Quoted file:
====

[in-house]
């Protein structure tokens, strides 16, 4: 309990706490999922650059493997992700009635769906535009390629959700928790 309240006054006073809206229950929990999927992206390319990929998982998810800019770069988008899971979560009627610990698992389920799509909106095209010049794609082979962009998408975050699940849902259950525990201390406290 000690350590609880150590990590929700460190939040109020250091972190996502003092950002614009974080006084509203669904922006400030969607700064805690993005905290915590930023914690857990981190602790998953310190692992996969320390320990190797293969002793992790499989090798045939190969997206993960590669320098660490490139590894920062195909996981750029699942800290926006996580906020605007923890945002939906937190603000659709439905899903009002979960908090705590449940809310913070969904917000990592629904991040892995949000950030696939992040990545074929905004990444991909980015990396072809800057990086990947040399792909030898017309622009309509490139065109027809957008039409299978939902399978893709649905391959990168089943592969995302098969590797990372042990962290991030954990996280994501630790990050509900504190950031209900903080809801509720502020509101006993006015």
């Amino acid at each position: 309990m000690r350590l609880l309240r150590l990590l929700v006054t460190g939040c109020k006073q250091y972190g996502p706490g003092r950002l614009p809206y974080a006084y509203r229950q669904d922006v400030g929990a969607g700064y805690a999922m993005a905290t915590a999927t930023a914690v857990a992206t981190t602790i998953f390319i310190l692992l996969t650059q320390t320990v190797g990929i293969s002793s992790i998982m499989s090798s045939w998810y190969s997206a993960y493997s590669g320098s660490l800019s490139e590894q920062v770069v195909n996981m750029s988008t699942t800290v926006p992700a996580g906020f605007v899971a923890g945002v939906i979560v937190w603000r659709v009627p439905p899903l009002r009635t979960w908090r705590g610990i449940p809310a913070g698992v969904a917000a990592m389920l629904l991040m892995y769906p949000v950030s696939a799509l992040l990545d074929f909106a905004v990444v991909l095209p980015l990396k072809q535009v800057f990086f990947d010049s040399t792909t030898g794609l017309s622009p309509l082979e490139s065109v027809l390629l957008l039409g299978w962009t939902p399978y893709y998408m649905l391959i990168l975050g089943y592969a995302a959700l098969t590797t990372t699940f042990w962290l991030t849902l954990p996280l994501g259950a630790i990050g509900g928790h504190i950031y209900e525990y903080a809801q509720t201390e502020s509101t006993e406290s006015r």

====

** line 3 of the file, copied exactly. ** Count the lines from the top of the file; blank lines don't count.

């Amino acid at each position: 309990m000690r350590l609880l309240r150590l990590l929700v006054t460190g939040c109020k006073q250091y972190g996502p706490g003092r950002l614009p809206y974080a006084y509203r229950q669904d922006v400030g929990a969607g700064y805690a999922m993005a905290t915590a999927t930023a914690v857990a992206t981190t602790i998953f390319i310190l692992l996969t650059q320390t320990v190797g990929i293969s002793s992790i998982m499989s090798s045939w998810y190969s997206a993960y493997s590669g320098s660490l800019s490139e590894q920062v770069v195909n996981m750029s988008t699942t800290v926006p992700a996580g906020f605007v899971a923890g945002v939906i979560v937190w603000r659709v009627p439905p899903l009002r009635t979960w908090r705590g610990i449940p809310a913070g698992v969904a917000a990592m389920l629904l991040m892995y769906p949000v950030s696939a799509l992040l990545d074929f909106a905004v990444v991909l095209p980015l990396k072809q535009v800057f990086f990947d010049s040399t792909t030898g794609l017309s622009p309509l082979e490139s065109v027809l390629l957008l039409g299978w962009t939902p399978y893709y998408m649905l391959i990168l975050g089943y592969a995302a959700l098969t590797t990372t699940f042990w962290l991030t849902l954990p996280l994501g259950a630790i990050g509900g928790h504190i950031y209900e525990y903080a809801q509720t201390e502020s509101t006993e406290s006015r």